Skip Navigation
News and Publications
 
 
 
In This Section      
Print This Page

Current News Releases

Current News Releases

Released: July 29, 2014

Designed to bring care closer to home, improve quality of care and better serve communities


ROCKVILLE, Md. — Kaiser Permanente and Johns Hopkins Medicine today announced plans to strengthen the successful collaboration between the two health care organizations. With the new agreement, Kaiser Permanente and Johns Hopkins Medicine will expand ways to deliver quality care by sharing evidence-based best practices, advancing population health programs, collaborating on education and research endeavors, and exploring how the organizations can work together to create better health care models for consumers and their communities.

Released: July 28, 2014

Allows cancer cells to divide even when oxygen-starved


Most cells do not divide unless there is enough oxygen present to support their offspring, but certain cancer cells and other cell types circumvent this rule. Researchers at The Johns Hopkins University have now identified a mechanism that overrides the cells’ warning signals, enabling cancers to continue to divide even without a robust blood supply.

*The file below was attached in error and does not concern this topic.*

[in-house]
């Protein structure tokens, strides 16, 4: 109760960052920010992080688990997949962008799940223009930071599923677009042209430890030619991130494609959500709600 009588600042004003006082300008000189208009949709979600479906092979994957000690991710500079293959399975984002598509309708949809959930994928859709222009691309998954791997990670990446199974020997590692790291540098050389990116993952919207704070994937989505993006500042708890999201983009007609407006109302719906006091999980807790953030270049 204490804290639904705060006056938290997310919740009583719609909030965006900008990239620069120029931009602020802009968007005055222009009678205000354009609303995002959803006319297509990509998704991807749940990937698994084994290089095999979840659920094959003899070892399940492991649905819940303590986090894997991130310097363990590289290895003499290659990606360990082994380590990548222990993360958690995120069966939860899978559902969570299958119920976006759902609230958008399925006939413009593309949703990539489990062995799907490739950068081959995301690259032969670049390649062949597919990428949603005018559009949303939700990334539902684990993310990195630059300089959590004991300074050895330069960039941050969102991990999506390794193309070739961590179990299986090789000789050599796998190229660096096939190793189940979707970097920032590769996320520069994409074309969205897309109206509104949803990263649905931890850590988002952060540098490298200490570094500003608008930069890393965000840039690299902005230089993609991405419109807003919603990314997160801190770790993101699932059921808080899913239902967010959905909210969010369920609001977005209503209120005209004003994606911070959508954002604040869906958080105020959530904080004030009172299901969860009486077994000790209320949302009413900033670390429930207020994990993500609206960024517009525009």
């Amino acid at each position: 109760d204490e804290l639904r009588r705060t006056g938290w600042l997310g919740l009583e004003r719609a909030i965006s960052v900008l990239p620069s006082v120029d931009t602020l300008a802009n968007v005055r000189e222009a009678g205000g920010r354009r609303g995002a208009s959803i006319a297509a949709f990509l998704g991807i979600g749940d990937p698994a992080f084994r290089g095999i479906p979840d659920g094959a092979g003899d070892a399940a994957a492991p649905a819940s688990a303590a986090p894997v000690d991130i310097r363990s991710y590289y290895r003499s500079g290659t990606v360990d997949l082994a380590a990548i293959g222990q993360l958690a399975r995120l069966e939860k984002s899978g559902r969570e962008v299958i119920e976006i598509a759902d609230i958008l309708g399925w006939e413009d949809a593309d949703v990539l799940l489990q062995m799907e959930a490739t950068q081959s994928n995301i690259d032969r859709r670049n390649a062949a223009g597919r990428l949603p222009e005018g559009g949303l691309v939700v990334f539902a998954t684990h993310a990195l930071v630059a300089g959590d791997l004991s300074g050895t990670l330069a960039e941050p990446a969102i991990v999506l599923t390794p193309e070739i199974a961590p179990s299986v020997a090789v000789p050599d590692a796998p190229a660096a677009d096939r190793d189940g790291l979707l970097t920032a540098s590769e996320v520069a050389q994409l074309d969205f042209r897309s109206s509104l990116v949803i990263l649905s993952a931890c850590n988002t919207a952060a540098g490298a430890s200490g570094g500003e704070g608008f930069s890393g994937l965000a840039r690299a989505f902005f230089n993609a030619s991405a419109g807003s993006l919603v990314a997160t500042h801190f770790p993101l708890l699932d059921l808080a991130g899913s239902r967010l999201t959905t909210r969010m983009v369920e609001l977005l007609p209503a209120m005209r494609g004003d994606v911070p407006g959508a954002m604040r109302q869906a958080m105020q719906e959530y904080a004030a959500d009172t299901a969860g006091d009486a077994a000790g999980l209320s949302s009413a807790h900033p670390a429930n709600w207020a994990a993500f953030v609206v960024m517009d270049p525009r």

Released: July 16, 2014

Suburban Ranks 15th Among All Maryland Hospitals


The annual U.S. News & World Report Best Hospitals rankings are in and Sibley Memorial Hospital and Suburban Hospital are ranked in the top tier among the 56 hospitals in the Washington D.C. metropolitan area, coming in at 11th and 13th, respectively.

Released: July 15, 2014

Process suggests a new type of immunotherapy


A team of researchers has devised a Pac-Man-style power pellet that gets normally mild-mannered cells to gobble up their undesirable neighbors. The development may point the way to therapies that enlist patients’ own cells to better fend off infection and even cancer, the researchers say.

Released: July 15, 2014


The Johns Hopkins Military and Veterans Health Institute announced its first-ever grant awardees on July 15. The pilot research grants will go to projects aiming to improve the health and health care of service members, veterans and their families. 

Released: July 15, 2014


David Valle, M.D., has been named the 2014 recipient of the Victor A. McKusick Leadership Award from the American Society of Human Genetics (ASHG). The award recognizes those whose professional achievements have fostered and enriched the development of human genetics as well as its assimilation into the broader context of science, medicine and health.

Released: July 15, 2014


Cancer’s no game, but researchers at Johns Hopkins are borrowing ideas from evolutionary game theory to learn how cells cooperate within a tumor to gather energy. Their experiments, they say, could identify the ideal time to disrupt metastatic cancer cell cooperation and make a tumor more vulnerable to anti-cancer drugs.